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October, Is Black Cat Awareness Month

They Are Not Evil so Let's Keep Them Safe

By Marilyn GloverPublished about a year ago Updated about a year ago 6 min read
October, Is Black Cat Awareness Month
Photo by Kari Shea on Unsplash

As an animal lover and advocate for black cats, I am here today to draw attention to keeping our furry friends safe. October is black cat awareness month, and I would like people to be mindful of these little guys as Halloween draws closer. The black cat has long been the center of many myths and superstitions portraying them as evil creatures. Unfortunately, these ideas place them in danger of brutalization and ritualistic sacrifices. Even in modern times, the risk potential is a threat to these animals, so I am hoping today I can debunk some of the myths that still follow the black cat making people more aware.

Black cats are at the bottom of the totem pole when adoptions are considered opposed to cats of any other color. Although pet agencies encourage adopting a black cat, you may find the task challenging in October. In addition, some shelters will not allow the adoption of black dogs or cats during the Halloween season, fearing abuse or worse. Sadly, some people obtain our dark-coated friend as an accessory or prop for a costume or spooky event and dump them afterward as if they are merely trash.

When and Where Did the Superstitions begin?

My research takes me back to the medieval ages of Europe and the outbreak of the bubonic plague, also known as the Black Death. From 1347 to 1352, an estimated 25 million people perished from an illness without any scientific understanding. Perhaps it was easier for people without answers to blame the black cat because of its mysterious nature, spooky appearance, and glowing eyes. However, mass hysteria placed the cats in harm’s way, destroying thousands to wipe out pestilence. Indeed, rats were the actual disease carriers, and cat disposal did not vanquish the plague.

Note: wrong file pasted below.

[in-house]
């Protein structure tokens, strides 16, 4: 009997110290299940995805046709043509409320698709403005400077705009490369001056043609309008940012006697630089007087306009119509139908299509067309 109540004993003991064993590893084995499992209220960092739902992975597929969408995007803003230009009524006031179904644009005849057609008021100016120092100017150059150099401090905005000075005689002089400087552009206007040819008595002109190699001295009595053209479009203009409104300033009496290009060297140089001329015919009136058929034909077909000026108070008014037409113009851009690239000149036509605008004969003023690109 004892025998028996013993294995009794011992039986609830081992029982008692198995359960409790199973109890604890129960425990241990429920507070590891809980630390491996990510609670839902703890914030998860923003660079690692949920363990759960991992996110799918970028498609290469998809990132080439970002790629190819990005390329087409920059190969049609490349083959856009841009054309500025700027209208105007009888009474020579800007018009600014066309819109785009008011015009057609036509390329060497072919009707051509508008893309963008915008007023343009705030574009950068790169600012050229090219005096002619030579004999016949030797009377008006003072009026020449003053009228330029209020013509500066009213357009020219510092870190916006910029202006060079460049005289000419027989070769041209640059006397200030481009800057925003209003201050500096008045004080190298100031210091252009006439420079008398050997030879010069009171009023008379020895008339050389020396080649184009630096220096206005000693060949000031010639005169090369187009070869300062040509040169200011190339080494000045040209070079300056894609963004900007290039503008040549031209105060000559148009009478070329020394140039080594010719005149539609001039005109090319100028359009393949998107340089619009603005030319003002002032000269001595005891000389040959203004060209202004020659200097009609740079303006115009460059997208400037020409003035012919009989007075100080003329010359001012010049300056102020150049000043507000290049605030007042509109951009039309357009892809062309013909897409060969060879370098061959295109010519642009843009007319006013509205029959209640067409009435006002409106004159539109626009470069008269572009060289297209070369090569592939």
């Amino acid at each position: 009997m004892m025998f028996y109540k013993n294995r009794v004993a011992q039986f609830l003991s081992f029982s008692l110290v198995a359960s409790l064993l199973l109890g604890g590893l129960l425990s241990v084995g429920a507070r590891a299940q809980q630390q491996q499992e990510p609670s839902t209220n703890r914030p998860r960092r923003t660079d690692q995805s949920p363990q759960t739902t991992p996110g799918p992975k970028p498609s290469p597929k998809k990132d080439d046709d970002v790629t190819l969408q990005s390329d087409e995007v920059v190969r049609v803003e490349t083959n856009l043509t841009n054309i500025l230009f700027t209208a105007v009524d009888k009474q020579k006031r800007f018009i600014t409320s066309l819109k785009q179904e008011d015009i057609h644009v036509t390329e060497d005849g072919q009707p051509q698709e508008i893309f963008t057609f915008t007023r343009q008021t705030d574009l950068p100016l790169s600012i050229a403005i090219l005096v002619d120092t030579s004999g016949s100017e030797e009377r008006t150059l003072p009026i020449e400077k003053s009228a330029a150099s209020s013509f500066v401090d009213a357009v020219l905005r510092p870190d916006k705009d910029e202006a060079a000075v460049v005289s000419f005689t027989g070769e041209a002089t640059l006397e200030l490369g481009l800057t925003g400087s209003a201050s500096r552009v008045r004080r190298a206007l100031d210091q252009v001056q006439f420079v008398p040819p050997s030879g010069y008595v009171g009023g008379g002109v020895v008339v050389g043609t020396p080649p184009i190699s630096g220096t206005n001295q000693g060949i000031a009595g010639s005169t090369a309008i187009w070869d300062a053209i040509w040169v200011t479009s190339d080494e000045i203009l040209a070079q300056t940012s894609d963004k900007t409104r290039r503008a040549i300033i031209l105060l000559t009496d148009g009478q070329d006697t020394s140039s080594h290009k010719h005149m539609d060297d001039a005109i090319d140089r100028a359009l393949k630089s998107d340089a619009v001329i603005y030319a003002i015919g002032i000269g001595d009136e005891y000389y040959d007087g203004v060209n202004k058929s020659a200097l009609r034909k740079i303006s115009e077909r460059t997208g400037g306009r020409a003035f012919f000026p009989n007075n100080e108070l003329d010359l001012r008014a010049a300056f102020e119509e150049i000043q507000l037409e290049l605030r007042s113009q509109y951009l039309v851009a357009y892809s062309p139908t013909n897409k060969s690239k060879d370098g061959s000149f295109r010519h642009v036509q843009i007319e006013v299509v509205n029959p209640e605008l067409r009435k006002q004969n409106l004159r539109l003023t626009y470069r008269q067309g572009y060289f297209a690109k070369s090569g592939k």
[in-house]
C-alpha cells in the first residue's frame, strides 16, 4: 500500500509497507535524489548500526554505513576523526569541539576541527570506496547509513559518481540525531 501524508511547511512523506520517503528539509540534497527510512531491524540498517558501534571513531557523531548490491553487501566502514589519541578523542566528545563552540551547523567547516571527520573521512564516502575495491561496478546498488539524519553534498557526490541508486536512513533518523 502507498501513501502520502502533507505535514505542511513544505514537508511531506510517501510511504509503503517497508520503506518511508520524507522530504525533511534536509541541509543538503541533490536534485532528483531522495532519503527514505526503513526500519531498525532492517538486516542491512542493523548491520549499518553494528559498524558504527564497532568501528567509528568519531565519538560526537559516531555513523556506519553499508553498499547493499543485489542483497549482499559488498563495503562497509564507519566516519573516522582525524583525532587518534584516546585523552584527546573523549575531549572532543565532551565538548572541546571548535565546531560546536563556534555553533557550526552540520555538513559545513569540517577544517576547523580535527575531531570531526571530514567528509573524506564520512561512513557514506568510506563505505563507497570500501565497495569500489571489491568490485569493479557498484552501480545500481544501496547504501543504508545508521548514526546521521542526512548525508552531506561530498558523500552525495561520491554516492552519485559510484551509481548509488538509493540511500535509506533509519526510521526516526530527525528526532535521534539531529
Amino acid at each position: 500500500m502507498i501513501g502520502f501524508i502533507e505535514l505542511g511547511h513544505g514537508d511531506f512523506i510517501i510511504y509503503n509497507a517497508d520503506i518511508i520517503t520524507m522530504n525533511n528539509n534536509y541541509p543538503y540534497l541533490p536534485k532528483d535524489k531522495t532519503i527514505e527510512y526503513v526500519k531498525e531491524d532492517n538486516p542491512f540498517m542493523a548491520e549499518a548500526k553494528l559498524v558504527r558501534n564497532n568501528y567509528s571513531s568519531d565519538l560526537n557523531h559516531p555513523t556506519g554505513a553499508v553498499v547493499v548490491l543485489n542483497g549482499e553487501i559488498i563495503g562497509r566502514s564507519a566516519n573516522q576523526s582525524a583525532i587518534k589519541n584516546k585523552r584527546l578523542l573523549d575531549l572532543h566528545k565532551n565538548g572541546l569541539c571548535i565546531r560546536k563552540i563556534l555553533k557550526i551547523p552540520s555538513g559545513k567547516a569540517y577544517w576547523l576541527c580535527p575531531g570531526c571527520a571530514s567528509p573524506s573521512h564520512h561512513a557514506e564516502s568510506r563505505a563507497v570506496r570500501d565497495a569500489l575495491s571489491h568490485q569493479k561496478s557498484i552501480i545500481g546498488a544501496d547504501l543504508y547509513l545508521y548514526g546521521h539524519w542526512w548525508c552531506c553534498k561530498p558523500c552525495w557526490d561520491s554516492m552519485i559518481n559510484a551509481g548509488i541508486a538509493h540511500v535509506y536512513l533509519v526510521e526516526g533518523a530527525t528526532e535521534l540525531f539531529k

During the middle ages, the belief arose that the devil ascended as a black cat. The Catholic Church accused Heretical groups of associating with and worshipping cats. Some of these ideas probably derive from the fact that cats are independent by nature. Medieval people believed that animals were created and put on earth to serve humans remaining under their rule. Since training a cat did not receive the same results as training a dog, lacking obedience and loyalty, the notion became apparent that cats, especially black ones, were wild and free-spirited.

The stigma attached to black cats spread like wildfire from early 13th century Europe to 17th century Salem, Massachusetts. Black cats, supposedly, were witches in disguise or demons in animal formation sent by witches to spy on humans. Many cats were executed alongside those suspected of witchcraft.

One of the earliest folklores (generations of stories passed by word of mouth) tells the tale of a man and his son walking down a street when they spotted a black cat in their path. The pair picked up rocks, pelting them at the animal until the injured feline scampered away into the home of a woman known for practicing witchcraft. The next day, the woman emerged from her home, walking with an obvious limp presumed as the cat of the previous day.

Another idea during the middle ages pertained to lonely women; if a lonely woman fed stray cats, she must be a witch, and the cat was her companion in black magic arts.

Perhaps the strangest folklore I have come across speaks about cats snuffing the life out of infants. The idea is that a black cat may climb into a baby’s crib and suffocate the child by placing its nose against the infant’s mouth, sucking the breath out of the baby. The motivation has a couple of factors, jealousy and the cat seeks the milk on the infant’s lips. An older theory suggests the cat aims to suck the soul out of a sleeping newborn.

Not All Associations with Black Cats Are Evil!